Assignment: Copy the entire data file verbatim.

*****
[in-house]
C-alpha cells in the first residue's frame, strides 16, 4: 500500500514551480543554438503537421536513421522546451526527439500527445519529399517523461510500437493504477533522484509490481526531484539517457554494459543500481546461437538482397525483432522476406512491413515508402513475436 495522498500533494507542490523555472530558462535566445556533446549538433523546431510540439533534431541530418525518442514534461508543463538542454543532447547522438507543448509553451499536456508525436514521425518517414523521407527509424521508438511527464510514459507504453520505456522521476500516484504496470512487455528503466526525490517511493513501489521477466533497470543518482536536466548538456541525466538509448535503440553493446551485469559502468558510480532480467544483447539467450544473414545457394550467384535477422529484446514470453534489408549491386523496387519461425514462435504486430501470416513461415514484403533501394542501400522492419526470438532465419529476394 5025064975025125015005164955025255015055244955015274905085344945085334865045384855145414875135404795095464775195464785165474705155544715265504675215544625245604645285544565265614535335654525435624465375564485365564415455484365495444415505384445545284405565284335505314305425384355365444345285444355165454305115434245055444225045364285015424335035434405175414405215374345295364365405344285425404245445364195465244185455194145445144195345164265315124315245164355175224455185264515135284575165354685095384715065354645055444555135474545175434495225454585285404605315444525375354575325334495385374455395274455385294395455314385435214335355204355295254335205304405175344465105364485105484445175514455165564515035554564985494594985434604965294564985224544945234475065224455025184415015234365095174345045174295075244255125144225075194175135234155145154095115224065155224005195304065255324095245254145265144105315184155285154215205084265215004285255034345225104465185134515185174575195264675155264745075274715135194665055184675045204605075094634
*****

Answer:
[in-house]
C-alpha cells in the first residue's frame, strides 16, 4: 500500500514551480543554438503537421536513421522546451526527439500527445519529399517523461510500437493504477533522484509490481526531484539517457554494459543500481546461437538482397525483432522476406512491413515508402513475436 495522498500533494507542490523555472530558462535566445556533446549538433523546431510540439533534431541530418525518442514534461508543463538542454543532447547522438507543448509553451499536456508525436514521425518517414523521407527509424521508438511527464510514459507504453520505456522521476500516484504496470512487455528503466526525490517511493513501489521477466533497470543518482536536466548538456541525466538509448535503440553493446551485469559502468558510480532480467544483447539467450544473414545457394550467384535477422529484446514470453534489408549491386523496387519461425514462435504486430501470416513461415514484403533501394542501400522492419526470438532465419529476394 5025064975025125015005164955025255015055244955015274905085344945085334865045384855145414875135404795095464775195464785165474705155544715265504675215544625245604645285544565265614535335654525435624465375564485365564415455484365495444415505384445545284405565284335505314305425384355365444345285444355165454305115434245055444225045364285015424335035434405175414405215374345295364365405344285425404245445364195465244185455194145445144195345164265315124315245164355175224455185264515135284575165354685095384715065354645055444555135474545175434495225454585285404605315444525375354575325334495385374455395274455385294395455314385435214335355204355295254335205304405175344465105364485105484445175514455165564515035554564985494594985434604965294564985224544945234475065224455025184415015234365095174345045174295075244255125144225075194175135234155145154095115224065155224005195304065255324095245254145265144105315184155285154215205084265215004285255034345225104465185134515185174575195264675155264745075274715135194665055184675045204605075094634